10 Ways to Advocate at a Difficult IEP Meeting

Sometimes, an IEP meeting becomes contentious when parents & educators don't agree on how to best serve a child. These 10 tips can improve outcomes.

Welcome to DifferentDream.com, a website for parents of kids with special needs. Today’s post is the third in a series based on wisdom shared at last spring’s Accessibility Summit. One of the workshops at the Summit, Advocacy: Critical Conversations with Collaborative Outcomes, featured a blue ribbon panel of educators and parents: Ann Hines, principal at Rosa Lee Carter Elementary School; Barbara Tresness from the CHAT Collective; Linda Starnes, Parent Advocate; and Brendon Wolfe, principal of the S. John Davis Career Center. They offered the inside scoop on what parents can do before and during an IEP meeting or annual review that could be difficult–when it’s likely the educators and parents may not agree on what accommodations to make for a child. Here are their top ten suggestions for advocating during a difficult IEP meeting:

  1. Before the meeting, alert the school team about requests you’ll be making. This gives the educators time to research the request so they are prepared to ask and answer questions.
  2. Pray before the meeting. Pray with your child. Pray with your spouse. Pray for wisdom, for compassion, and for courage to advocate for the best possible accommodations allowed for your child under the law.
  3. Come prepared to give a parent report about your child’s progress outside of school. This gives the educators a more well-rounded picture of your child and reminds them that life for kids consists of much more than school.
  4. Schedule time during the IEP meeting for your child to speak. Once again, this helps educators, especially those who don’t work directly with your child, to see kids as more than paperwork, and your child’s presence shows how he or she interacts with those at the meeting who do work directly with your child. It also is a good way for your child to learn self-advocacy skills.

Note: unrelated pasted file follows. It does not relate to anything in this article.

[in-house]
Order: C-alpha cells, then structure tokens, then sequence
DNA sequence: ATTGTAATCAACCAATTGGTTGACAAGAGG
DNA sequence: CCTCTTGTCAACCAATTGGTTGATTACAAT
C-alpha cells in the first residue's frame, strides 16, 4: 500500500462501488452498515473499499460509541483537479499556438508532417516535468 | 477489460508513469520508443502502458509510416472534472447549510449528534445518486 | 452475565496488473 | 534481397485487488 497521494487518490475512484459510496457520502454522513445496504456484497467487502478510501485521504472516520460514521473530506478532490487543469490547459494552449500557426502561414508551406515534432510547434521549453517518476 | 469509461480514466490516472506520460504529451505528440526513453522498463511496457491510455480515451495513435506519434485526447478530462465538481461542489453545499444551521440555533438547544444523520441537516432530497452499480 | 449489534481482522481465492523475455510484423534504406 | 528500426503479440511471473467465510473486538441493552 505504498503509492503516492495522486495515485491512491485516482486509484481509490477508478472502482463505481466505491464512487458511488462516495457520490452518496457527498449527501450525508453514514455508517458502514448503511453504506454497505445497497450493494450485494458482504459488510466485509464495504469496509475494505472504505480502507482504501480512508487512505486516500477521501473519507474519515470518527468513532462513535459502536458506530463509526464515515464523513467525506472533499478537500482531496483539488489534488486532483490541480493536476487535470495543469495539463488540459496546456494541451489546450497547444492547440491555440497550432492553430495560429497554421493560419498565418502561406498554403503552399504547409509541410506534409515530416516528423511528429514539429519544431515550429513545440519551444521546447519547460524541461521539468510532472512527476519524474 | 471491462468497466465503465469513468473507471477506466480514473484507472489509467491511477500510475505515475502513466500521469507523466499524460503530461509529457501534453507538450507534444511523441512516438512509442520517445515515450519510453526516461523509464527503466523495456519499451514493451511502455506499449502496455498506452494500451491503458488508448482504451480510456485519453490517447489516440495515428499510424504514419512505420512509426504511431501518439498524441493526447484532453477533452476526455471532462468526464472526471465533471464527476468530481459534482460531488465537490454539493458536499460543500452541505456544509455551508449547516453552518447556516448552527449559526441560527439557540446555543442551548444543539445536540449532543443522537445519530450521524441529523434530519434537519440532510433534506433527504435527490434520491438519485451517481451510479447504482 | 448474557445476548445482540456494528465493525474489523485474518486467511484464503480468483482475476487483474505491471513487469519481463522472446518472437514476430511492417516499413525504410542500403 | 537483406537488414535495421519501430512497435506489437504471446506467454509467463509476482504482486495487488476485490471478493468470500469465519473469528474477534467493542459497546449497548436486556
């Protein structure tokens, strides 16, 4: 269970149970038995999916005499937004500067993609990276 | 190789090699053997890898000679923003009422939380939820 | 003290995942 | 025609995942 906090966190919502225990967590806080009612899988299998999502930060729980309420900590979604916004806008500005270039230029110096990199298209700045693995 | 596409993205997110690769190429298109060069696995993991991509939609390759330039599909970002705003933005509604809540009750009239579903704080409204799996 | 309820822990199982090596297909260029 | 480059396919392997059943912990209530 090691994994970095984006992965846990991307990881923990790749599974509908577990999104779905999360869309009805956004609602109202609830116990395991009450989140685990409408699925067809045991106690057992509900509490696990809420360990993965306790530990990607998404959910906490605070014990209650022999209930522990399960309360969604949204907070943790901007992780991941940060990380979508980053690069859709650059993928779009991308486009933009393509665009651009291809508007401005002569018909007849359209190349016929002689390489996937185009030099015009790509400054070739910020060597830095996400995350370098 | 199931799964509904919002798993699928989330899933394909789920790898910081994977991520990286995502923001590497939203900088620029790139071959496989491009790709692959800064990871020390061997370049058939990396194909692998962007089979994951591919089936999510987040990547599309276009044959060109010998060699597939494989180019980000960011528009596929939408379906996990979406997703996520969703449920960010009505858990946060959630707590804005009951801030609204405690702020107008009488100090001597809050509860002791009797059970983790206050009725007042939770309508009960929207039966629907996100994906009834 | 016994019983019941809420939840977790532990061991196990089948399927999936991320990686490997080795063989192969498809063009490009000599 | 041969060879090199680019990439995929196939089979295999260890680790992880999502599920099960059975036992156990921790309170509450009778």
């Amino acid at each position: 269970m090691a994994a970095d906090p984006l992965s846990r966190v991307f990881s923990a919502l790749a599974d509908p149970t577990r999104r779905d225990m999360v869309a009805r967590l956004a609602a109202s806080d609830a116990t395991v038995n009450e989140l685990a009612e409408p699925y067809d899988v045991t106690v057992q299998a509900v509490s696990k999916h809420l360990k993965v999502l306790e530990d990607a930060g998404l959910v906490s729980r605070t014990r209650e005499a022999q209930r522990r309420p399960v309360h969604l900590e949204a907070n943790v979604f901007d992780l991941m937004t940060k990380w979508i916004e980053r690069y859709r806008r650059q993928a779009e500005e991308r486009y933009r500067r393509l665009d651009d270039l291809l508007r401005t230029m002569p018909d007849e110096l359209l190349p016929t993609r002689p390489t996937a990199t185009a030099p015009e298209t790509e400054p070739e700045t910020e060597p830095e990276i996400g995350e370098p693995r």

5. Be willing to compromise when you can. Hopefully, that will encourage others to do the same. At the same time, don’t feel pressured to sign the IEP at the meeting. Instead, schedule another meeting in a week or so, and take the IEP home to think about and to discuss with your spouse.
  6. If a meeting becomes contentious, ask for a ten minute break. Sometimes, a short break will diffuse emotions so all sides can return to the table ready to look for solutions.
  7. If the ten minute break doesn’t do the trick, ask for the meeting to be stopped. Reschedule the meeting for a later date.
  8. Or agree to a short term IEP. One that field tests a strategy for a month or two. Then reconvene to formulate a longterm IEP based on the strategy’s success or failure.
  9. Pay attention to your body language. Avoid looking at your watch or the clock, crossing arms, leaning back, or using “you” statements. Instead lean forward, make eye contact, smile, and do all you can to show you’re engaged in the process and that your child’s good is the most important thing.
  10. File a grievance if necessary. If you can’t come to agreement, engage a professional advocate who can help you navigate the grievance process. The Wrightslaw website is a good place to learn more about professional special eduction advocates.

What Do You Do Before an IEP Meeting?

Have you been involved in a difficult IEP meeting in the past? How did you prepare beforehand and what did you do during the meeting so your child received the best possible services? The Different Dream Team would love to hear bout your experiences in the comment box. Thanks!

Part One: 7 Ways to Advocate Before an IEP Meeting
Part Two: 4 Special Needs Obstacles to Avoid at School
Part Three: 10 Ways to Advocate at a Difficult IEP Meeting
Part Four: 3 Strategies for Good Communication after an IEP Meeting

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Sometimes, an IEP meeting becomes contentious when parents & educators don't agree on how to best serve a child. These 10 tips can improve outcomes.

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2 Comments

  1. August 24, 2016    

    I really like your tip to be ready to take a break if the meeting gets contentious. I think it’s always in your child’s best interest to see you working with teachers and counselors in a respectful way because it teaches them good behaviors. If it’s too difficult to come to an understanding it may be a good idea to hire a third party IEP advocate that can help keep things calm and productive.

  2. August 27, 2016    

    That’s good advice, Jack. The third party can stay objective when it’s hard for those closer to the child and the situation to do so.

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Meet Jolene

Jolene Philo is a published author, speaker, wife, and mother of a son with special needs.

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